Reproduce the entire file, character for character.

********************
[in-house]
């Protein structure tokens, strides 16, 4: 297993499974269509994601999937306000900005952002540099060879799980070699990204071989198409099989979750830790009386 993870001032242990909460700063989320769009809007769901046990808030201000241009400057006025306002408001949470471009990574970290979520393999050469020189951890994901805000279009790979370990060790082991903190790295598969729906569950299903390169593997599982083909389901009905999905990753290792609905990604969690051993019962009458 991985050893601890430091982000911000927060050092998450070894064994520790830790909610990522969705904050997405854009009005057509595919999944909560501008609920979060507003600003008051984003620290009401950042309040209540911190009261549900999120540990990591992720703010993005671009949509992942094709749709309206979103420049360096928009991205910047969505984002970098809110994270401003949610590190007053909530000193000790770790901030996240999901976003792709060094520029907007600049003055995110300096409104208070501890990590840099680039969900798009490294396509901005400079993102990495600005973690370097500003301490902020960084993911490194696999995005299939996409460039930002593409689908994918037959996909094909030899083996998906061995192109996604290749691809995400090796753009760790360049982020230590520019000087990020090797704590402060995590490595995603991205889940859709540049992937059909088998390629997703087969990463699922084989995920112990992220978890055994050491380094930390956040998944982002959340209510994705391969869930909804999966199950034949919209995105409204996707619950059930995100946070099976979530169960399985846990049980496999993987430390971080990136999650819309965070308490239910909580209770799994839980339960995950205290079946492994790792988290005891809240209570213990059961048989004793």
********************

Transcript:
[in-house]
């Protein structure tokens, strides 16, 4: 297993499974269509994601999937306000900005952002540099060879799980070699990204071989198409099989979750830790009386 993870001032242990909460700063989320769009809007769901046990808030201000241009400057006025306002408001949470471009990574970290979520393999050469020189951890994901805000279009790979370990060790082991903190790295598969729906569950299903390169593997599982083909389901009905999905990753290792609905990604969690051993019962009458 991985050893601890430091982000911000927060050092998450070894064994520790830790909610990522969705904050997405854009009005057509595919999944909560501008609920979060507003600003008051984003620290009401950042309040209540911190009261549900999120540990990591992720703010993005671009949509992942094709749709309206979103420049360096928009991205910047969505984002970098809110994270401003949610590190007053909530000193000790770790901030996240999901976003792709060094520029907007600049003055995110300096409104208070501890990590840099680039969900798009490294396509901005400079993102990495600005973690370097500003301490902020960084993911490194696999995005299939996409460039930002593409689908994918037959996909094909030899083996998906061995192109996604290749691809995400090796753009760790360049982020230590520019000087990020090797704590402060995590490595995603991205889940859709540049992937059909088998390629997703087969990463699922084989995920112990992220978890055994050491380094930390956040998944982002959340209510994705391969869930909804999966199950034949919209995105409204996707619950059930995100946070099976979530169960399985846990049980496999993987430390971080990136999650819309965070308490239910909580209770799994839980339960995950205290079946492994790792988290005891809240209570213990059961048989004793």